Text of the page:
Team Streams

A new approach to configuration management implemented in VisualAge/Java Micro Edition. They are also used in the EclipseIde.

See for an abstract (in German).

So how do TeamStreams support ExtremeProgramming practices? I only saw a presentation at XP 2000 in Cagliari, and I remember not being too impressed at the time. However, I don't know how things have developed in the meantime, so the picture might be much clearer by now. -- HaskoHeinecke

I saw the demo at Cagliari, and I was VERY impressed. The model of source code control matches the needs of XP very closely. The idea is that a group of people share one or more TeamStreams. A team stream has a set of items under source code control. You have versions of those on your computer, as well.

The main operation on a team stream is synchronize. This operation compares the versions of the items on your computer with the version in the team stream. If your computer has older versions, they get updated. If there are conflicting changes (i.e. the team stream has a new version, but you have a newer version, too) then your computer gets the newest version from the team stream and goes into a mode where it shows you the conflicts and lets you resolve them by merging them. But if the versions on your computer are all newer than the versions in the team stream, the team stream gets updated with the newer versions.

So, suppose you have been programming for awhile and want to integrate. You synchronize. Perhaps nobody else has synchronized since you have, in which case the team stream is updated and you go on. Perhaps there are some recent changes, in which case your computer gets them. Perhaps you have to resolve conflicts, perhaps not. In any case, you run your UnitTests again, and when they pass you will synchronize again. You might have to do this several times if other people are making changes at the same time as you are, but eventually your changes get put on the team stream and you have finished integration.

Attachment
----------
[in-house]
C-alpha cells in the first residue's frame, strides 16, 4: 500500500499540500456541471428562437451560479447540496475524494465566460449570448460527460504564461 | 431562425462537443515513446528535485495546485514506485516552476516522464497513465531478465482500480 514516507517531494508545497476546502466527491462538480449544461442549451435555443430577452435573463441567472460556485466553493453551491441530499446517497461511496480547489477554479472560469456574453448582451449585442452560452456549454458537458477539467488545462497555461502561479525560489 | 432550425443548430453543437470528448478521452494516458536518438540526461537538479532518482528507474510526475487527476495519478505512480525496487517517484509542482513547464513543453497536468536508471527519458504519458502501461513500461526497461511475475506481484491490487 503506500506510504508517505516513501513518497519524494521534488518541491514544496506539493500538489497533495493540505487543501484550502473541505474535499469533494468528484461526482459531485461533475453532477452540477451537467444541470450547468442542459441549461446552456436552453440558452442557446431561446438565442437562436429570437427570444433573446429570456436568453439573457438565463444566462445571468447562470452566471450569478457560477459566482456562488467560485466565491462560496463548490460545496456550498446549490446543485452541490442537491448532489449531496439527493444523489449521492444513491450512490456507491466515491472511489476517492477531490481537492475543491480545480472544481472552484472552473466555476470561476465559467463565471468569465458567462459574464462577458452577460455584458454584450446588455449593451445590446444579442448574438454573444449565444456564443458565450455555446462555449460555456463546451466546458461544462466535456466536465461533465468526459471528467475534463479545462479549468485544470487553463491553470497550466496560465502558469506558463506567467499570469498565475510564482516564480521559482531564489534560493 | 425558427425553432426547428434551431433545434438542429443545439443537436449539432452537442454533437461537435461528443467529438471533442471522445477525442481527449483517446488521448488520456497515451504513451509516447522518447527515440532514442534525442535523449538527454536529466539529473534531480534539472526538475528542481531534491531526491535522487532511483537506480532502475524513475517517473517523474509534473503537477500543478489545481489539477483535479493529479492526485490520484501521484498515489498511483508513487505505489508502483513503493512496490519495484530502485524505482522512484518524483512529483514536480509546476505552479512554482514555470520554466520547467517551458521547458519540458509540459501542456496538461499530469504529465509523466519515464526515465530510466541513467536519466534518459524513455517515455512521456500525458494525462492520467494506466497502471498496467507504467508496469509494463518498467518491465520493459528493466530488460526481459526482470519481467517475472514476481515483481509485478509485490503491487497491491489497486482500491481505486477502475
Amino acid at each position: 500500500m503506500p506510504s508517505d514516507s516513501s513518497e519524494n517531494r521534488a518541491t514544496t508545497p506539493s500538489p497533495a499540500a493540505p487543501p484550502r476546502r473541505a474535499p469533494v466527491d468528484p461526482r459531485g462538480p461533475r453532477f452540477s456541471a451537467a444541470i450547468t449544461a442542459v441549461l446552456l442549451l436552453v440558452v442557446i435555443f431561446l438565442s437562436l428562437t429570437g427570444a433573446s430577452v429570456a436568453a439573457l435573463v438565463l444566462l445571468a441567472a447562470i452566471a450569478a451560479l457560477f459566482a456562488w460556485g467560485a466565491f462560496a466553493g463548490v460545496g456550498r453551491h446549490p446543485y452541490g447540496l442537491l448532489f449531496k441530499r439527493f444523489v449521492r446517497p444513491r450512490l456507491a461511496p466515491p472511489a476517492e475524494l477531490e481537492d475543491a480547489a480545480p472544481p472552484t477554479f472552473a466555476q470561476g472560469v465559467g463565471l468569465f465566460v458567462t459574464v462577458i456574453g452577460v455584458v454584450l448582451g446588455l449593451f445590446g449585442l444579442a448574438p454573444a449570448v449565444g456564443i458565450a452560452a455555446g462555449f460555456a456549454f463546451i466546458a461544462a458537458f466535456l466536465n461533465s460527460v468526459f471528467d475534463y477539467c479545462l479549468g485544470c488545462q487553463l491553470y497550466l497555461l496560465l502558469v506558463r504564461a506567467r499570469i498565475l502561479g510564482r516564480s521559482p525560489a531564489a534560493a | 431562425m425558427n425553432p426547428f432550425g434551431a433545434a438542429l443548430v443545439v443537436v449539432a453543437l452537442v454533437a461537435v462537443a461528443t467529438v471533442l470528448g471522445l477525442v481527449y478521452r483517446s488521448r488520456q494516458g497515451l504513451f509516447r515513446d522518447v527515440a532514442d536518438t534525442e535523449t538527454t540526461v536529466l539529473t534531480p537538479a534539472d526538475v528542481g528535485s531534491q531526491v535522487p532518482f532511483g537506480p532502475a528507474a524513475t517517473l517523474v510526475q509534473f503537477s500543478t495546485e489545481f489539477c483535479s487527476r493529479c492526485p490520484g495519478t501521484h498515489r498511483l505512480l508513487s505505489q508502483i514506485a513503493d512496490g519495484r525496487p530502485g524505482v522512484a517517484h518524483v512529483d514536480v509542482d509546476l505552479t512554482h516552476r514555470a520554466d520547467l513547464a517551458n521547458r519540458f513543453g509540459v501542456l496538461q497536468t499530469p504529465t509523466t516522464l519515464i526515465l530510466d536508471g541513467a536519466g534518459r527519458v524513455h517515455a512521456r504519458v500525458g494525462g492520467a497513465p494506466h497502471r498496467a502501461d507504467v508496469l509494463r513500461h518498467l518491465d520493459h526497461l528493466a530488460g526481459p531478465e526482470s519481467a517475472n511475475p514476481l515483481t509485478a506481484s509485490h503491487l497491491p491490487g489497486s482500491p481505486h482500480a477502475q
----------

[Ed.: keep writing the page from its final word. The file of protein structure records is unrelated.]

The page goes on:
So, TeamStreams support XP very well. -- RalphJohnson

Some other version control tools have this as well. ClearCase/UCM has team streams called Integration Streams, AccuRev has streams (of all sorts), SpectrumSCM has streams but calls the product-wide branches. -- BradAppleton

Integrating changes and three-way diffs are basic functions of any usable configuration management system. However, I seem to remember that in the presentation, they described TeamStreams as a radically different approach to config management. In particular, they believed it is superior to EnvyDeveloper. I don't quite remember what the difference was, but I would like to know. Maybe it will become clearer then how TeamStreams supports XP better than Envy or CVS. -- hh

They didn't say it was radically different. They said it was simpler, easier to use, and just as powerful. It was developed by the people who made EnvyDeveloper and they claimed that it was as powerful. I could tell it was much simpler. Setting up a team stream might be complicated (I don't know) but using one is easy; you just say "synchronize". If you have to merge then after you are done you synchronize again, and repeat until you don't have to merge. It seemed simple to implement as well as to use.

So are you saying, it supports XP better because it's simpler? I could agree with that. After all, simplicity is one of the ExtremeValues. But then, what about the hierarchy of streams that you can create. Does that fit in the XP process, or would you rather not use this feature? And I understood going back to a previous project state was not (yet?) well supported. Isn't this necessary even in an XP project?

KaiUweMaetzel? claimed in his talk about TeamStreams that they can be emulated using CVS (losing the feature of versioning independence). How would that be? Where can I find more information about this? -- DierkKoenig

This is basically how CVS works. You checkout files from the repository. You can then either *commit* your changes or run *update* to get other's changes. If you try and commit a file that has been committed since you last checked it out you are warned about the conflict. You could emulate by having a "synchronize" script that calls update and commit and runs a program that walks you through the conflict resolution. Other SCC systems use this (e.g., Perforce, ClearCase; ClearCase also has a mode where updates happen automatically in real time). -- DaveTauzell

See ConcurrentVersionsSystem

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